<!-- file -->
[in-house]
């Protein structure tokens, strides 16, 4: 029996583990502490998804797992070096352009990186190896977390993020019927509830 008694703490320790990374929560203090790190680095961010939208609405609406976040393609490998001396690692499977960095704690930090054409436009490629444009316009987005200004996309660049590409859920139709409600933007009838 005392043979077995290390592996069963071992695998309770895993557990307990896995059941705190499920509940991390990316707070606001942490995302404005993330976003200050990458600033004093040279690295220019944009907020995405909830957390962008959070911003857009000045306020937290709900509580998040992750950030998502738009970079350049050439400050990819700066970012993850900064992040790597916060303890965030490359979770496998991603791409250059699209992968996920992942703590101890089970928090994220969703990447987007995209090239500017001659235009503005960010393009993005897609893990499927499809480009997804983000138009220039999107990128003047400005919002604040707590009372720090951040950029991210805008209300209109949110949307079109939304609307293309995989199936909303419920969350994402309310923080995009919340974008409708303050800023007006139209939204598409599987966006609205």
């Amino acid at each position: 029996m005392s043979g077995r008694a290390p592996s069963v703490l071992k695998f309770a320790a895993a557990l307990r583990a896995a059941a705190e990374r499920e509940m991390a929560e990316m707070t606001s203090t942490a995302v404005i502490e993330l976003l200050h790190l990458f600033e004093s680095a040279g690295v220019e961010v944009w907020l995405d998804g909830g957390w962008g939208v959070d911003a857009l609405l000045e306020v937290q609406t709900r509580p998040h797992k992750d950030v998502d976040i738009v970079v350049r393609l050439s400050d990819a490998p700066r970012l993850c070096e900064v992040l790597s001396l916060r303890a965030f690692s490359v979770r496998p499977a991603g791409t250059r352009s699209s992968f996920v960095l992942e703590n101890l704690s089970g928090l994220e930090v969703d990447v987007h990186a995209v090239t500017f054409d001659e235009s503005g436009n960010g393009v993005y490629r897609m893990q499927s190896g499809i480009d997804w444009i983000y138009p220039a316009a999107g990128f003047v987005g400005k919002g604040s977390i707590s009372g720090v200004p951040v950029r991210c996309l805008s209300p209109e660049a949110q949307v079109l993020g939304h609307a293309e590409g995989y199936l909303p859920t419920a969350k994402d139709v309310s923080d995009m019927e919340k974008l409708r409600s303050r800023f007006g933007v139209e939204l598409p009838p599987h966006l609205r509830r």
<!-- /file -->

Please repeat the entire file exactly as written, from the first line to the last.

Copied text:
[in-house]
């Protein structure tokens, strides 16, 4: 029996583990502490998804797992070096352009990186190896977390993020019927509830 008694703490320790990374929560203090790190680095961010939208609405609406976040393609490998001396690692499977960095704690930090054409436009490629444009316009987005200004996309660049590409859920139709409600933007009838 005392043979077995290390592996069963071992695998309770895993557990307990896995059941705190499920509940991390990316707070606001942490995302404005993330976003200050990458600033004093040279690295220019944009907020995405909830957390962008959070911003857009000045306020937290709900509580998040992750950030998502738009970079350049050439400050990819700066970012993850900064992040790597916060303890965030490359979770496998991603791409250059699209992968996920992942703590101890089970928090994220969703990447987007995209090239500017001659235009503005960010393009993005897609893990499927499809480009997804983000138009220039999107990128003047400005919002604040707590009372720090951040950029991210805008209300209109949110949307079109939304609307293309995989199936909303419920969350994402309310923080995009919340974008409708303050800023007006139209939204598409599987966006609205």
């Amino acid at each position: 029996m005392s043979g077995r008694a290390p592996s069963v703490l071992k695998f309770a320790a895993a557990l307990r583990a896995a059941a705190e990374r499920e509940m991390a929560e990316m707070t606001s203090t942490a995302v404005i502490e993330l976003l200050h790190l990458f600033e004093s680095a040279g690295v220019e961010v944009w907020l995405d998804g909830g957390w962008g939208v959070d911003a857009l609405l000045e306020v937290q609406t709900r509580p998040h797992k992750d950030v998502d976040i738009v970079v350049r393609l050439s400050d990819a490998p700066r970012l993850c070096e900064v992040l790597s001396l916060r303890a965030f690692s490359v979770r496998p499977a991603g791409t250059r352009s699209s992968f996920v960095l992942e703590n101890l704690s089970g928090l994220e930090v969703d990447v987007h990186a995209v090239t500017f054409d001659e235009s503005g436009n960010g393009v993005y490629r897609m893990q499927s190896g499809i480009d997804w444009i983000y138009p220039a316009a999107g990128f003047v987005g400005k919002g604040s977390i707590s009372g720090v200004p951040v950029r991210c996309l805008s209300p209109e660049a949110q949307v079109l993020g939304h609307a293309e590409g995989y199936l909303p859920t419920a969350k994402d139709v309310s923080d995009m019927e919340k974008l409708r409600s303050r800023f007006g933007v139209e939204l598409p009838p599987h966006l609205r509830r």